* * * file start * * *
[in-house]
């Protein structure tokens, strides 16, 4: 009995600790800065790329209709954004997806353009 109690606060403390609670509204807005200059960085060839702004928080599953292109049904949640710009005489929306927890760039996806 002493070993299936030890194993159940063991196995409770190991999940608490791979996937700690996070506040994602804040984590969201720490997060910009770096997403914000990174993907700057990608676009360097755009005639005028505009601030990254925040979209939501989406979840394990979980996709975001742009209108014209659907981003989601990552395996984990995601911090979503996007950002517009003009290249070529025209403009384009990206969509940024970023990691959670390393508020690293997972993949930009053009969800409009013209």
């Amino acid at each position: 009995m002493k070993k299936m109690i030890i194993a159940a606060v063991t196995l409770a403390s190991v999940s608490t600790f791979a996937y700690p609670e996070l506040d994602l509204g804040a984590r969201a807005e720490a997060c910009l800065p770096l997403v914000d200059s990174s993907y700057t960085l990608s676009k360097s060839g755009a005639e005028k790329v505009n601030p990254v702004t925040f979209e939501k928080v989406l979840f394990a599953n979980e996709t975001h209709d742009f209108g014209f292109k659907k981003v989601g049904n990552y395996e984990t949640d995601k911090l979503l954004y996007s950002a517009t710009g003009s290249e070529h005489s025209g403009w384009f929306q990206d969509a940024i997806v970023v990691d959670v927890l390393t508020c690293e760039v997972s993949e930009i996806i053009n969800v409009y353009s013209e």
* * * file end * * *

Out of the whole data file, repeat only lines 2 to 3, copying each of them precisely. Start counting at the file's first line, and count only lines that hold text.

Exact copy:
């Protein structure tokens, strides 16, 4: 009995600790800065790329209709954004997806353009 109690606060403390609670509204807005200059960085060839702004928080599953292109049904949640710009005489929306927890760039996806 002493070993299936030890194993159940063991196995409770190991999940608490791979996937700690996070506040994602804040984590969201720490997060910009770096997403914000990174993907700057990608676009360097755009005639005028505009601030990254925040979209939501989406979840394990979980996709975001742009209108014209659907981003989601990552395996984990995601911090979503996007950002517009003009290249070529025209403009384009990206969509940024970023990691959670390393508020690293997972993949930009053009969800409009013209």
């Amino acid at each position: 009995m002493k070993k299936m109690i030890i194993a159940a606060v063991t196995l409770a403390s190991v999940s608490t600790f791979a996937y700690p609670e996070l506040d994602l509204g804040a984590r969201a807005e720490a997060c910009l800065p770096l997403v914000d200059s990174s993907y700057t960085l990608s676009k360097s060839g755009a005639e005028k790329v505009n601030p990254v702004t925040f979209e939501k928080v989406l979840f394990a599953n979980e996709t975001h209709d742009f209108g014209f292109k659907k981003v989601g049904n990552y395996e984990t949640d995601k911090l979503l954004y996007s950002a517009t710009g003009s290249e070529h005489s025209g403009w384009f929306q990206d969509a940024i997806v970023v990691d959670v927890l390393t508020c690293e760039v997972s993949e930009i996806i053009n969800v409009y353009s013209e």